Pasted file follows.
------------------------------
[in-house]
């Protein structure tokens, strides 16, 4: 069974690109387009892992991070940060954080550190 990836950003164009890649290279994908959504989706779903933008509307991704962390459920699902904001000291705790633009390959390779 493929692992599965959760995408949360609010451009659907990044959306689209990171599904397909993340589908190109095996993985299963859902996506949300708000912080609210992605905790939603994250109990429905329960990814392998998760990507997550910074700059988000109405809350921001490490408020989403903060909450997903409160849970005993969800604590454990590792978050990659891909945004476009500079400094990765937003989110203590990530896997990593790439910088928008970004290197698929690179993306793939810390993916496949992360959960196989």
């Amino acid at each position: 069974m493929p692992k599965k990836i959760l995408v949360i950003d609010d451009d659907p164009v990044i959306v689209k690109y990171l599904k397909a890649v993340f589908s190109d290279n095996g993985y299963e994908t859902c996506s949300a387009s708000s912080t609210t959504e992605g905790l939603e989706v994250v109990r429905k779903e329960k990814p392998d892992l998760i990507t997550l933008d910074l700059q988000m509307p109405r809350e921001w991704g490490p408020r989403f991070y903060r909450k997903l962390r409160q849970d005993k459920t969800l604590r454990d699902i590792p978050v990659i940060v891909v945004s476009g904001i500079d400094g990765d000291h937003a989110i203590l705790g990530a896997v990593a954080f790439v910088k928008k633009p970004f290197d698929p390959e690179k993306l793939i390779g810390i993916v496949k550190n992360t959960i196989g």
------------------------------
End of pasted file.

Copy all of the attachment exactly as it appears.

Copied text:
[in-house]
């Protein structure tokens, strides 16, 4: 069974690109387009892992991070940060954080550190 990836950003164009890649290279994908959504989706779903933008509307991704962390459920699902904001000291705790633009390959390779 493929692992599965959760995408949360609010451009659907990044959306689209990171599904397909993340589908190109095996993985299963859902996506949300708000912080609210992605905790939603994250109990429905329960990814392998998760990507997550910074700059988000109405809350921001490490408020989403903060909450997903409160849970005993969800604590454990590792978050990659891909945004476009500079400094990765937003989110203590990530896997990593790439910088928008970004290197698929690179993306793939810390993916496949992360959960196989």
């Amino acid at each position: 069974m493929p692992k599965k990836i959760l995408v949360i950003d609010d451009d659907p164009v990044i959306v689209k690109y990171l599904k397909a890649v993340f589908s190109d290279n095996g993985y299963e994908t859902c996506s949300a387009s708000s912080t609210t959504e992605g905790l939603e989706v994250v109990r429905k779903e329960k990814p392998d892992l998760i990507t997550l933008d910074l700059q988000m509307p109405r809350e921001w991704g490490p408020r989403f991070y903060r909450k997903l962390r409160q849970d005993k459920t969800l604590r454990d699902i590792p978050v990659i940060v891909v945004s476009g904001i500079d400094g990765d000291h937003a989110i203590l705790g990530a896997v990593a954080f790439v910088k928008k633009p970004f290197d698929p390959e690179k993306l793939i390779g810390i993916v496949k550190n992360t959960i196989g």